Carolacton as MTHFD2 inhibitor for cancer therapy
Cancer diseases still are the second most common cause of death in industrialized countries and the volume of sales for tumor therapeutics is huge. The global market for cancer therapeutics had a volume of more than $ 78 billion in 2015 and is forecasted with more than $ 110 billion in 2020. Although a couple of innovative drugs are in development at present, e.g. targeted approaches such as antibody-drug-conjugates or T-cell therapies, due to side effects, limited responsiveness and resistance issues there is a permanent need for new drugs with a different mode-of-action.
FolD (5,10-methylenetetrahydrofolate dehydrogenase/ 5,10-methyenyltetrahydrofolate cyclohydrolase) is a key enzyme in the C1 metabolism and has a close mitochondrial homologue, MTHFD2, which is highly expressed in cancer-cells, but not in normal adult tissue. Carolacton, which has been discovered to inhibit planktonic growth of S. pneumoniae and some E. coli strains, is the first natural compound that inhibits FolD/MTHFD2. Even more important to note is that in contrast to almost 70.000 synthetic compounds tested so far, Carolacton is the first inhibitor of MTHFD2 that can enter human cells. Proliferation of different cancer cell lines was inhibited by Carolacton with high efficacy (IC50 between 7-40 nM). No acute toxicity was observed. Since the crystal structure of the target is available and chemical synthesis of Carolacton is established, rational drug design will facilitate lead optimization.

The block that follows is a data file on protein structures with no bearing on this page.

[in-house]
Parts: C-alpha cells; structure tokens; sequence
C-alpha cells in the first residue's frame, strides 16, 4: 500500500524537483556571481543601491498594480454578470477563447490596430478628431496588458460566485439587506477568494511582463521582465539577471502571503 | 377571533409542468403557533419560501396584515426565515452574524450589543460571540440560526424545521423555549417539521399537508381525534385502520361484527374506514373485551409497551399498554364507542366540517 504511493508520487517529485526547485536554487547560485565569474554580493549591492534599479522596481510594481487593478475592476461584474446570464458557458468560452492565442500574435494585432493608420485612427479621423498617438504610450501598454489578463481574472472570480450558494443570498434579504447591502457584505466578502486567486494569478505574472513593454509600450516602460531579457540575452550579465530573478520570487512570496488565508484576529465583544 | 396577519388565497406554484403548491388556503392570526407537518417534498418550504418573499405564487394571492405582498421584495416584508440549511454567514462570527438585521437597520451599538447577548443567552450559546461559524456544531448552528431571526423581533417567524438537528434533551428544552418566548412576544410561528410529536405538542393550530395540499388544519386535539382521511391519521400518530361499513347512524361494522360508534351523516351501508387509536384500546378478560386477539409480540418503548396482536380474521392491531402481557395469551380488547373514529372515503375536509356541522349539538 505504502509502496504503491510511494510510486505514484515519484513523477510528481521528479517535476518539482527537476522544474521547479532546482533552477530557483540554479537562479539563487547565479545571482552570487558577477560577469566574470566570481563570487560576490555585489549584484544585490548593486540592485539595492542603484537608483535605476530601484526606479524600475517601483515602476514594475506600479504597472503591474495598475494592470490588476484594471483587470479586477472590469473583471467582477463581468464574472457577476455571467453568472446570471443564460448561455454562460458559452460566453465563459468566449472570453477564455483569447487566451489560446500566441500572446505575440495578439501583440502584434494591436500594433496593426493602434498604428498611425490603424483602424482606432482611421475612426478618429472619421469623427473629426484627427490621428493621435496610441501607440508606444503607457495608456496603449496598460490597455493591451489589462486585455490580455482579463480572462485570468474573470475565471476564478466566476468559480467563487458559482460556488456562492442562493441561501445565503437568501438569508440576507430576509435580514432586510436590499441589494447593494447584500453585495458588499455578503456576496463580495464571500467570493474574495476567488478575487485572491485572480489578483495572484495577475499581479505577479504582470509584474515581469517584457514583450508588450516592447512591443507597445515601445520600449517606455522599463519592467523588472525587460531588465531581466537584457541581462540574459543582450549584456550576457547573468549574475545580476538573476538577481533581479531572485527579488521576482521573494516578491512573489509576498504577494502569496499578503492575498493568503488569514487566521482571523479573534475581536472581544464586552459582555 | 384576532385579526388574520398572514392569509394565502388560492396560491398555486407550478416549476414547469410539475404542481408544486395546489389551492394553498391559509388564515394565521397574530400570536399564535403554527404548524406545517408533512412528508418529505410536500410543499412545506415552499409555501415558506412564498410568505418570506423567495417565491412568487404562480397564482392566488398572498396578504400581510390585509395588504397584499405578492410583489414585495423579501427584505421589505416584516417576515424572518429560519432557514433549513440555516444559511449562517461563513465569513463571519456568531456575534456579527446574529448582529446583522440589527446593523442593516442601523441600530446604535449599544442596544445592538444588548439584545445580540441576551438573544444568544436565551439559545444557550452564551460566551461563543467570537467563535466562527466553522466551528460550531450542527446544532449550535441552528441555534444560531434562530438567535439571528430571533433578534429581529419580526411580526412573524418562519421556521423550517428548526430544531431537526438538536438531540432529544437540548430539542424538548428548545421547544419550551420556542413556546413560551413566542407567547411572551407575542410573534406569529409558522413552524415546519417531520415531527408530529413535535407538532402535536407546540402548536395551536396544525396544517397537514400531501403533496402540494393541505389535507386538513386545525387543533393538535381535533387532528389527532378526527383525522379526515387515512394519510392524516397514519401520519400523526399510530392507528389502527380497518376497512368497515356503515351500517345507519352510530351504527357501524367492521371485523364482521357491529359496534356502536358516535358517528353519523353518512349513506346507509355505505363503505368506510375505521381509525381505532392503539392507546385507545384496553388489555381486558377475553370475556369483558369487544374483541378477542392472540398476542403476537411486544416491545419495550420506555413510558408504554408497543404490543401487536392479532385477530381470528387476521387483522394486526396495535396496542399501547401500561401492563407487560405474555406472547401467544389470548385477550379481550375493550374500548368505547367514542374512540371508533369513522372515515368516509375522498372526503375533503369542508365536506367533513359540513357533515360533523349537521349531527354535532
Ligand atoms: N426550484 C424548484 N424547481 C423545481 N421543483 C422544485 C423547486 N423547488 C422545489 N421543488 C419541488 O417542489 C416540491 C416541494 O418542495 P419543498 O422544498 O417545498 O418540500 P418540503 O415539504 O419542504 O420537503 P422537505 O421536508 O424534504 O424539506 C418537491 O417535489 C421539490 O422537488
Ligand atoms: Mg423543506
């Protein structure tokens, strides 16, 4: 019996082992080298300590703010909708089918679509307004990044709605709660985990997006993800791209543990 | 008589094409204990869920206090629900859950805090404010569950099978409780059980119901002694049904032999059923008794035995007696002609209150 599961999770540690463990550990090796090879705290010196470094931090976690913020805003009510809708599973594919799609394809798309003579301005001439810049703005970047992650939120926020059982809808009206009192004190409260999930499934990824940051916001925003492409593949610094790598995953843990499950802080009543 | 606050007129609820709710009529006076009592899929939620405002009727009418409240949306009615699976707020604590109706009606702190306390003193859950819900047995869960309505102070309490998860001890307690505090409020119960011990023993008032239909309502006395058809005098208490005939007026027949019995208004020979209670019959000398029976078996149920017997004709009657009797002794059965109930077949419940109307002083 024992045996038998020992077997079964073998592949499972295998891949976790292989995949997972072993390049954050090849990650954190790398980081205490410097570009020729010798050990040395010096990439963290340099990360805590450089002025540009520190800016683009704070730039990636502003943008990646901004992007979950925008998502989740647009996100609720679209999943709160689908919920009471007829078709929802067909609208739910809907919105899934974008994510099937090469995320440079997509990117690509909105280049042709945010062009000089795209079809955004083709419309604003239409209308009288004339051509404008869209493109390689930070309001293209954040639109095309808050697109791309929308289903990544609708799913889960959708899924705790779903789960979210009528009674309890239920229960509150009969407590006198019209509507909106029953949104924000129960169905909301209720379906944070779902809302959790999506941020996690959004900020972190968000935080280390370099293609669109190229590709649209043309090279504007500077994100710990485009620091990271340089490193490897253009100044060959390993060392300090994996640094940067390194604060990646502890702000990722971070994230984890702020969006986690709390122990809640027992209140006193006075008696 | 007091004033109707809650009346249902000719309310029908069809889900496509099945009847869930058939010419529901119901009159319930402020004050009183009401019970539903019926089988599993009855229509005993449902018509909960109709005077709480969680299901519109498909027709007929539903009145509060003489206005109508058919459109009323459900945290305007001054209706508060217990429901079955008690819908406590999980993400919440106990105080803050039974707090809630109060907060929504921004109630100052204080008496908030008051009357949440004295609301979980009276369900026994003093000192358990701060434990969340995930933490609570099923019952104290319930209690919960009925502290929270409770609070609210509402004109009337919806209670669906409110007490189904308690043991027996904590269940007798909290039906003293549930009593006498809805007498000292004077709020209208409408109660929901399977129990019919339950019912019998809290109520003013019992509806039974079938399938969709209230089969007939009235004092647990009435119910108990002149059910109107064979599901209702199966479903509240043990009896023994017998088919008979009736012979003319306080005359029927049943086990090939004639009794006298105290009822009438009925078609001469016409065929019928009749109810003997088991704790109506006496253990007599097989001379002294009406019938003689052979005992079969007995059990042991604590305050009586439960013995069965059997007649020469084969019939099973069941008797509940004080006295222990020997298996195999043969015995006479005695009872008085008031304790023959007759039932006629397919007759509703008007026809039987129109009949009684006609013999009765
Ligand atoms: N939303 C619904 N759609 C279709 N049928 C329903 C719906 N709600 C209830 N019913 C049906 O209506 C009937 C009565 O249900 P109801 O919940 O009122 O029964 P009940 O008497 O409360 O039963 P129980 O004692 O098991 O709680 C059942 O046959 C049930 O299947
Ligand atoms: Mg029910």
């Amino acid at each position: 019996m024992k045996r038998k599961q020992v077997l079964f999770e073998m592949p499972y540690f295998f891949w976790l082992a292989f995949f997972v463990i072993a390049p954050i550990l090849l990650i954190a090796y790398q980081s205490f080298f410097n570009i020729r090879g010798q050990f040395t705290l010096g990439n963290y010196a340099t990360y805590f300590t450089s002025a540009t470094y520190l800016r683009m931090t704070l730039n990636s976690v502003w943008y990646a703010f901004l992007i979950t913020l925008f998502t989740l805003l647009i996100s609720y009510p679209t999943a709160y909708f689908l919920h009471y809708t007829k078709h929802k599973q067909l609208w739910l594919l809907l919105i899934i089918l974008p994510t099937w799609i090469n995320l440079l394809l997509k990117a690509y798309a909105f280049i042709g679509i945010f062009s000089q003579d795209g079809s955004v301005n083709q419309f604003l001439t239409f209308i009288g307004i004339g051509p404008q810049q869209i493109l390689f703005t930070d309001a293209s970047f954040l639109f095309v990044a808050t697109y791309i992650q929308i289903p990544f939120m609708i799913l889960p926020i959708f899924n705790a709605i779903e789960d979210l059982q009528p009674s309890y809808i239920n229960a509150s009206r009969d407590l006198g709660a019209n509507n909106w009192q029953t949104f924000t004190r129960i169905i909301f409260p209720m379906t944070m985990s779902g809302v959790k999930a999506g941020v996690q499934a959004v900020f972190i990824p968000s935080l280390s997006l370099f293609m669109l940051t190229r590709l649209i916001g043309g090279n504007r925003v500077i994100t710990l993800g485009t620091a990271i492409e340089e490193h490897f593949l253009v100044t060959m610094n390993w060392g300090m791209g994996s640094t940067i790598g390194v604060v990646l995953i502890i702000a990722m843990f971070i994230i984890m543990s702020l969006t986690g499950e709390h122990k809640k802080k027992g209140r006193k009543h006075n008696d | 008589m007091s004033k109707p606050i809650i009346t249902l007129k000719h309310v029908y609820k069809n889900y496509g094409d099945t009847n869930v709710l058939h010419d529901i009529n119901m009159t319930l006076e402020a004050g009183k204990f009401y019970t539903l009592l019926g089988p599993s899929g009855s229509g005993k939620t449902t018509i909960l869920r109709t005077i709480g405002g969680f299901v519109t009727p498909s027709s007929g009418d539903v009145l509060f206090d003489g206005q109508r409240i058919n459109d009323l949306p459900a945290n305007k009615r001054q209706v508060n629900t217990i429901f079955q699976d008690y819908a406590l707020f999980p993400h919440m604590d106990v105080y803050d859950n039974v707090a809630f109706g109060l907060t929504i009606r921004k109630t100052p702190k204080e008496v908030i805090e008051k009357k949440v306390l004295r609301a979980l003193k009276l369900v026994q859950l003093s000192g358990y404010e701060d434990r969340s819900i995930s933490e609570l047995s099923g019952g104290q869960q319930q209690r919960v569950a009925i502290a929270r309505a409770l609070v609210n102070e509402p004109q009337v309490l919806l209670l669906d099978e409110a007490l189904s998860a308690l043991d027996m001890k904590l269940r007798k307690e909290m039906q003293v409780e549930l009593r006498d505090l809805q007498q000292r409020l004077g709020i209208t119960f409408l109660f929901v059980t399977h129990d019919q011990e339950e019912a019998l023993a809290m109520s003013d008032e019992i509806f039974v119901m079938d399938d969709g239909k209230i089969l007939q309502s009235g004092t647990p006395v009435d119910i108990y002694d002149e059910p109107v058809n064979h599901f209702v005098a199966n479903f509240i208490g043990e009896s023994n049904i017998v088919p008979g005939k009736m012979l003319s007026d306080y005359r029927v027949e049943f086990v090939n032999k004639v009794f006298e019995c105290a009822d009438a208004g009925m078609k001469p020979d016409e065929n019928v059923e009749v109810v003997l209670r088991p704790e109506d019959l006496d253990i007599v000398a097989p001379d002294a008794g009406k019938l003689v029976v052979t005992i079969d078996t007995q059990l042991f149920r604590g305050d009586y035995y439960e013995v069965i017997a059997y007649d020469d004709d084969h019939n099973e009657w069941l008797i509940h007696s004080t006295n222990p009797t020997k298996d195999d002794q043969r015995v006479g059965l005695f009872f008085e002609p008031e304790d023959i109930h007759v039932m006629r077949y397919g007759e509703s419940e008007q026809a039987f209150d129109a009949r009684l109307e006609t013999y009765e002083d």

The technology is offered as a novel scaffold for the development of an anti-cancer drug with alternative mode-of-action, for co-development or licensing.
In vitro data obtained in different cancer cell lines and primary cells; target validation and proof-of-concept in a suitable animal model in preparation.
Priority was filed in Europe in June, 2017 (EP17174066.5)
Chengzhang Fu et al.2017: The natural product carolacton inhibits folate-dependent C1 metabolism by targeting FolD/MTHFD. Nature Communications, 2017, doi:10.1038/s41467-017-01671-5.